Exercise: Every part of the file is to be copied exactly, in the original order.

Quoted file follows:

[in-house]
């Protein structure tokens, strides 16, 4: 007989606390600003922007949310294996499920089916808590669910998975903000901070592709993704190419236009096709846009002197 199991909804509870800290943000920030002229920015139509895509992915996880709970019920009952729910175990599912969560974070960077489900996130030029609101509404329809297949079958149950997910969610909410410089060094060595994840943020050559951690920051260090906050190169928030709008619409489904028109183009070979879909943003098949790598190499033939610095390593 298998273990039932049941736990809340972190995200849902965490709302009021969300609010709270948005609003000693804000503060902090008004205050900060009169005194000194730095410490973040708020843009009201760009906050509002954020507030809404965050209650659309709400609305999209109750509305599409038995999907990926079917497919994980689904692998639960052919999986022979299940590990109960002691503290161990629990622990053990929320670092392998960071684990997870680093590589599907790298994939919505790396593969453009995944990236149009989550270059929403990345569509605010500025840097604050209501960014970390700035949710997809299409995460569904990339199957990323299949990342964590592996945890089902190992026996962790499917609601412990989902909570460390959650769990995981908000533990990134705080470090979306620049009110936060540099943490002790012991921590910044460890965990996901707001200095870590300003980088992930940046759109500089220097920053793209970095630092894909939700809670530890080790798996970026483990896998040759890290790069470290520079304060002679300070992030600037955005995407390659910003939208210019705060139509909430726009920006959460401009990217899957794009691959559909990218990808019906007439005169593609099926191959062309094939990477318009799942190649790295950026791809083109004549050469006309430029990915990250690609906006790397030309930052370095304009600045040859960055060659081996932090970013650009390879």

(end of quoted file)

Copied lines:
[in-house]
């Protein structure tokens, strides 16, 4: 007989606390600003922007949310294996499920089916808590669910998975903000901070592709993704190419236009096709846009002197 199991909804509870800290943000920030002229920015139509895509992915996880709970019920009952729910175990599912969560974070960077489900996130030029609101509404329809297949079958149950997910969610909410410089060094060595994840943020050559951690920051260090906050190169928030709008619409489904028109183009070979879909943003098949790598190499033939610095390593 298998273990039932049941736990809340972190995200849902965490709302009021969300609010709270948005609003000693804000503060902090008004205050900060009169005194000194730095410490973040708020843009009201760009906050509002954020507030809404965050209650659309709400609305999209109750509305599409038995999907990926079917497919994980689904692998639960052919999986022979299940590990109960002691503290161990629990622990053990929320670092392998960071684990997870680093590589599907790298994939919505790396593969453009995944990236149009989550270059929403990345569509605010500025840097604050209501960014970390700035949710997809299409995460569904990339199957990323299949990342964590592996945890089902190992026996962790499917609601412990989902909570460390959650769990995981908000533990990134705080470090979306620049009110936060540099943490002790012991921590910044460890965990996901707001200095870590300003980088992930940046759109500089220097920053793209970095630092894909939700809670530890080790798996970026483990896998040759890290790069470290520079304060002679300070992030600037955005995407390659910003939208210019705060139509909430726009920006959460401009990217899957794009691959559909990218990808019906007439005169593609099926191959062309094939990477318009799942190649790295950026791809083109004549050469006309430029990915990250690609906006790397030309930052370095304009600045040859960055060659081996932090970013650009390879």